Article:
Orange Mayor Reg Kidd has responded to the decision by the Western Regional Planning Panel to allow the demolition of a government-owned heritage building Caldwell House.
“It’s a difficult decision in many ways and I know the community of Orange will be very disappointed by the precedents this ruling seems to set,” Cr Reg Kidd said. “If the property was properly secured against vandalism and theft when it was first vacated we would not be facing demolition today. The way this has been managed by a public authority sets a very poor example for private owners.”
Council staff are currently reviewing the decision.
“I’d encourage residents with an interest in our heritage to do the same,” Cr Kidd said. “When it comes to asbestos, Council has always argued that the safest way for the neighbours of Caldwell House, to deal with this problem is to restore the building. This stacks up financially. The WRPP wouldn’t still be urging the DPIE to keep talking to potential buyers about restoring the building, if they didn’t believe this is a viable way forward.”
“When it comes to dealing with asbestos, it’s frankly curious that DPIE is relying on concerns about groundwater contamination as an argument. Australia’s industry standards around asbestos removal are as tight as they come and I’m sure methods would be in place to deal with whatever ‘groundwater contamination’ means in this context. If groundwater is going to be a factor in future decision-making, there’s nowhere in Orange that won’t be affected.”
“It’s concerning to read in the judgement, that ‘Health Infrastructure will not accept any post-remediation risk to human health’. They need to be talking with their government colleagues at SafeWork NSW who every day manage the process to let people work in buildings where there’s asbestos.”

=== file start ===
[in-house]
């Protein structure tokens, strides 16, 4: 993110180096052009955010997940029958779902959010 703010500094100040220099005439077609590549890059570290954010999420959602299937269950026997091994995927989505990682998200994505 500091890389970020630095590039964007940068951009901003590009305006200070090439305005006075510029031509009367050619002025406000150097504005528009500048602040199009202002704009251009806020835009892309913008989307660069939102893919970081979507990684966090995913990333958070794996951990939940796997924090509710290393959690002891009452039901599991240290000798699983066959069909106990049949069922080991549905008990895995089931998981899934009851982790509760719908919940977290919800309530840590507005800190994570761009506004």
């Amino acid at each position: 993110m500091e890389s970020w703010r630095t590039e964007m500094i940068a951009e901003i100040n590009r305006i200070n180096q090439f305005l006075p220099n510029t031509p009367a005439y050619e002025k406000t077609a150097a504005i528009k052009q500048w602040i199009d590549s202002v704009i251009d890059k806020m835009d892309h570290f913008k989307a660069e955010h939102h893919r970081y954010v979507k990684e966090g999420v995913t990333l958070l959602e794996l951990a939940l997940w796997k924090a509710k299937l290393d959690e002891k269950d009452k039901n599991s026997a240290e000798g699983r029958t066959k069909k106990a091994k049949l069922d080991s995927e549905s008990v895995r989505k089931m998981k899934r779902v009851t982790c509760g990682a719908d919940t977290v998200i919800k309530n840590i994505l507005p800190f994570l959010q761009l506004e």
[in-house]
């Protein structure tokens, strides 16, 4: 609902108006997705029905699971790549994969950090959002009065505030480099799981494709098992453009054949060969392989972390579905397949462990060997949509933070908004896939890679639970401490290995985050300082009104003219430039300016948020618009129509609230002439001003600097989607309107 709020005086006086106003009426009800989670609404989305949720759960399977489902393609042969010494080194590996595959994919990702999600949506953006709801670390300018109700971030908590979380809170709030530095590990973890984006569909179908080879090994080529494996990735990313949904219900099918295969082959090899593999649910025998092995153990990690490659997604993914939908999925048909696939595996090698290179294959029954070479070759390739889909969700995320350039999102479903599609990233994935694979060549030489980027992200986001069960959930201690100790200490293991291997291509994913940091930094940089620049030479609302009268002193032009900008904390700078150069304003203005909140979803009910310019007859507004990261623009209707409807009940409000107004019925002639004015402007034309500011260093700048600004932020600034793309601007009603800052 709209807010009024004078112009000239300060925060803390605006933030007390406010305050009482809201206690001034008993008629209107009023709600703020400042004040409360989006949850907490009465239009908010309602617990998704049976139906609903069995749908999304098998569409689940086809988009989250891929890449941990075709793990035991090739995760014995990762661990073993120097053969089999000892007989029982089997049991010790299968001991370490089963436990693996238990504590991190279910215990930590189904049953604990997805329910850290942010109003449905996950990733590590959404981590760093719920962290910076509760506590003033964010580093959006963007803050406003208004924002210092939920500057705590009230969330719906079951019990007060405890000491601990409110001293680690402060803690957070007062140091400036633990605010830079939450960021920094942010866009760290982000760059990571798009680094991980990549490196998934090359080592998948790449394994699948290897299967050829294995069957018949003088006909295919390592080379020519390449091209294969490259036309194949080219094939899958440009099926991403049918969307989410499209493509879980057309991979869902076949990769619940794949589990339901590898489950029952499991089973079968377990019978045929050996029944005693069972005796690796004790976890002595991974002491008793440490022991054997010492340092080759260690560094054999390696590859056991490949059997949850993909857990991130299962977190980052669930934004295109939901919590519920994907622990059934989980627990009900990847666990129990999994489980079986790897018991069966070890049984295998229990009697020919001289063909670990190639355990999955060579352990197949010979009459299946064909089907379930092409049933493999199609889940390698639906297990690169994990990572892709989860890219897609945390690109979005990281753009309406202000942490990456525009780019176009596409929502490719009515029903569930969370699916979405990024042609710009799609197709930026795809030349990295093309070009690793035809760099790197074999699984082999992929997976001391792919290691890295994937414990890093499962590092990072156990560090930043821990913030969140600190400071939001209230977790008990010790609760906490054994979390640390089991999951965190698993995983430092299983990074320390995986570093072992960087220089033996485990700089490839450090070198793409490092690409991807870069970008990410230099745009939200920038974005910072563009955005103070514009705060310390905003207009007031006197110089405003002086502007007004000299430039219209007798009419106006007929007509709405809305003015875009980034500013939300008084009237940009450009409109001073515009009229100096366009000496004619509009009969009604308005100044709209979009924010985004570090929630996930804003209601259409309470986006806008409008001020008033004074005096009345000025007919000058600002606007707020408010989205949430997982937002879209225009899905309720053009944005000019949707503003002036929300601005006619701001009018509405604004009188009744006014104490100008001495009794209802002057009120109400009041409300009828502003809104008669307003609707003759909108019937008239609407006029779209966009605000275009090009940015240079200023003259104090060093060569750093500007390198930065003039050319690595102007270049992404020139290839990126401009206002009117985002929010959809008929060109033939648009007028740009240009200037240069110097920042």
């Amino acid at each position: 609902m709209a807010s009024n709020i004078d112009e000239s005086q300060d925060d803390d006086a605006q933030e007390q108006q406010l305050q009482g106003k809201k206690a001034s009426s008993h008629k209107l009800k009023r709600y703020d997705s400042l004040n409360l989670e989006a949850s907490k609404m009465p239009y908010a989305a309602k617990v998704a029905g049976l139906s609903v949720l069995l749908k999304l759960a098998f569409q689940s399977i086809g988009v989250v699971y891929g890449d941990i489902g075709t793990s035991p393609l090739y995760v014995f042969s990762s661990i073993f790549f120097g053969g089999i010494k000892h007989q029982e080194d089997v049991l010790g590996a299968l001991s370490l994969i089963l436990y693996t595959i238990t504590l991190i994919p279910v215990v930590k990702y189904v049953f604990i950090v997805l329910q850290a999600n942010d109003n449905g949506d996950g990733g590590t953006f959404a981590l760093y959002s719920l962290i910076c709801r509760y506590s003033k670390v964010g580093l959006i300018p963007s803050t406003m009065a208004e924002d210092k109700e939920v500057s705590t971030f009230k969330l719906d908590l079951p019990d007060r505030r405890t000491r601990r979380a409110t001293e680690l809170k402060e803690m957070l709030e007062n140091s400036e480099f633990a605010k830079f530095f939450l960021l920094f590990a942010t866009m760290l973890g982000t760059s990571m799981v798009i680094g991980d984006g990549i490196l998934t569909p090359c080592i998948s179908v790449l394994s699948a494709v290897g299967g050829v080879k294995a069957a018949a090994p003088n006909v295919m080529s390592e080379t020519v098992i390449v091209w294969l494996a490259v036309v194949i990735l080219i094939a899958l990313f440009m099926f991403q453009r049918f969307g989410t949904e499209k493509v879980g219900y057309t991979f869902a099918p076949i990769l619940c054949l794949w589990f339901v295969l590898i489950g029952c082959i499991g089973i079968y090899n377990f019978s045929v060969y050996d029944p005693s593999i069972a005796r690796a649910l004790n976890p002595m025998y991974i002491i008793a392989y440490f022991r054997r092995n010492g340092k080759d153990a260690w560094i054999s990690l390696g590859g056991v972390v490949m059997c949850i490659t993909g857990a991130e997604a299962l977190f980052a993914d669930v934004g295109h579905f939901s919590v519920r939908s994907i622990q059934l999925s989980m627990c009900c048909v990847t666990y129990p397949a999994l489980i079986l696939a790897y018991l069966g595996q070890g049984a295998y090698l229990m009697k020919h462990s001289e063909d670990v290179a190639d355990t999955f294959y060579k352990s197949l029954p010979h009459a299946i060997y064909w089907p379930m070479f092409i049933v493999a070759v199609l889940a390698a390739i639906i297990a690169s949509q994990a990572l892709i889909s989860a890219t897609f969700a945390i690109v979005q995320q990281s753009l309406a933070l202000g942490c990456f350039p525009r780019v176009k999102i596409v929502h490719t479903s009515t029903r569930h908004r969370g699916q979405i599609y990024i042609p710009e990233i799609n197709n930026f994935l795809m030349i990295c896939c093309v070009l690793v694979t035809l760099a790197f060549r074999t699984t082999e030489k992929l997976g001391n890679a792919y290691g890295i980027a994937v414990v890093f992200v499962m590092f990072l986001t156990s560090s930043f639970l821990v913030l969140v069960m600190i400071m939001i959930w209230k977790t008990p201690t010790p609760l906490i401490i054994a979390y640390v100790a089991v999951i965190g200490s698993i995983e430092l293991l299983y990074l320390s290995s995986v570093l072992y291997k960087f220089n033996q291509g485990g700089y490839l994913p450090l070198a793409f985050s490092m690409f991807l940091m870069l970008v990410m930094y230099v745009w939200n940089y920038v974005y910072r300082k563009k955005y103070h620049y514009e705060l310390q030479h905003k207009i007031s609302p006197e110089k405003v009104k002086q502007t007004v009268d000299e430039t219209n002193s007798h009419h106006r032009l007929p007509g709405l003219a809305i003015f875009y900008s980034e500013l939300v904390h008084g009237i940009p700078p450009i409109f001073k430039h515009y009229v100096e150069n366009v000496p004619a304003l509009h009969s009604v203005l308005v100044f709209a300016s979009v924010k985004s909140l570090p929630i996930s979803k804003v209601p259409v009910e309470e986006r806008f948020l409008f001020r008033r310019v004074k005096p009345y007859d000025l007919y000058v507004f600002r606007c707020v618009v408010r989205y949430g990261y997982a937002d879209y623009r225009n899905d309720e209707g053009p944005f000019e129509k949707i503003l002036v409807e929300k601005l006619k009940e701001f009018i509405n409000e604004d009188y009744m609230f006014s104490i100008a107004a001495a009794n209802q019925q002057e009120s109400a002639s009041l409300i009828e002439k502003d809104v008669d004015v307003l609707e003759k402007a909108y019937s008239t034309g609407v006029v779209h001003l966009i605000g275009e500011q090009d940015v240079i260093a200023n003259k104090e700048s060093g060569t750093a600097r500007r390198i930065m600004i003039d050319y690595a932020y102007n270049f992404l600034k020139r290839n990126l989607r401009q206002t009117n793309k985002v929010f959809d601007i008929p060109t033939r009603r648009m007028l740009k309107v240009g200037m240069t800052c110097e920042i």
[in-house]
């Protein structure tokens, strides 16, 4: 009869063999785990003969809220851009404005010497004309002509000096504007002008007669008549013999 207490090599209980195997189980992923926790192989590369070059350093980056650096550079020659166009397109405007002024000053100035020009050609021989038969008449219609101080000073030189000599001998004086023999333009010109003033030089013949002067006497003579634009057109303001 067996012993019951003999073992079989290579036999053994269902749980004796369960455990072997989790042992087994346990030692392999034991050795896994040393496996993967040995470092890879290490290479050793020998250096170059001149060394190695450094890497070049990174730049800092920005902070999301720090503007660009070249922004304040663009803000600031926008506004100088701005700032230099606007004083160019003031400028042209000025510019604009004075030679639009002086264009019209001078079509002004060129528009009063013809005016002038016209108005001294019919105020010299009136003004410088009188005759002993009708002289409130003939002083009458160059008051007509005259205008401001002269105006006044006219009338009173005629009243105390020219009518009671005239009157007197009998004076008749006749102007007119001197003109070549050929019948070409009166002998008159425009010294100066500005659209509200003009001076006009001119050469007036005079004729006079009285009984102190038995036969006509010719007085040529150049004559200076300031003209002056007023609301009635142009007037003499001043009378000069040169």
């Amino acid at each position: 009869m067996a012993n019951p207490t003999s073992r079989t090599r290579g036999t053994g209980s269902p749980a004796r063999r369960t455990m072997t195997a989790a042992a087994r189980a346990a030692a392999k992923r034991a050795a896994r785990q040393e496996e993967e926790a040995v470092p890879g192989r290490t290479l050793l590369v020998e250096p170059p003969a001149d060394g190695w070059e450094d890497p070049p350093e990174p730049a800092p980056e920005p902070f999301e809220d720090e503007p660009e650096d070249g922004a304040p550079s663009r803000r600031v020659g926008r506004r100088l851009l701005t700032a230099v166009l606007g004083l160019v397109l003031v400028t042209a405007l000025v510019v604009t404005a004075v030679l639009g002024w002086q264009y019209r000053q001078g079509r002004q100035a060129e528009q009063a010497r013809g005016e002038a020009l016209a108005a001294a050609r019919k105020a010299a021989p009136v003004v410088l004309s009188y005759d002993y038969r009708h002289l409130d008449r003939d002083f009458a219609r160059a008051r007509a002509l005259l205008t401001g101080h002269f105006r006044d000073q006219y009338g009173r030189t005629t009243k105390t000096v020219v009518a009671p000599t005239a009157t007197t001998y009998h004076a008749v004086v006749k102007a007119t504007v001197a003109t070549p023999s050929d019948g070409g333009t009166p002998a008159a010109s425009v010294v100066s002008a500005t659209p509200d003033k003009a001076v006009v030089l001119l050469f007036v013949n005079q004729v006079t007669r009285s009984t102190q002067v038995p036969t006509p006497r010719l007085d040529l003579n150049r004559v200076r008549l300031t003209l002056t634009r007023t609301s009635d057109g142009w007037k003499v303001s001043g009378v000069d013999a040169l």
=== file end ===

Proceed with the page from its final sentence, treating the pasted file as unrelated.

The story so far
The 1937-vintage, former health office building, which has been vacant for a number of years, has been the subject of a legal dispute between Orange City Council and Health Infrastructure which owns the site.
In July last year, Orange City Council rejected an development application by Health Infrastructure to demolish the building, arguing it could be saved and the unstable asbestos in the building would have to be dealt with whether the building was demolished on not.
At a hearing in February 2021, the Western Regional Planning Panel ruled in favour of the arguments put forward by Orange City Council, and recommended to the NSW Planning
Minister that the building be saved.
In September this year, DPIE on behalf of the minister requested the WRRP reconsider the application to demolish the building. The result of this consideration was announced
Thursday 21 October. The WRPP’s determination can be found here.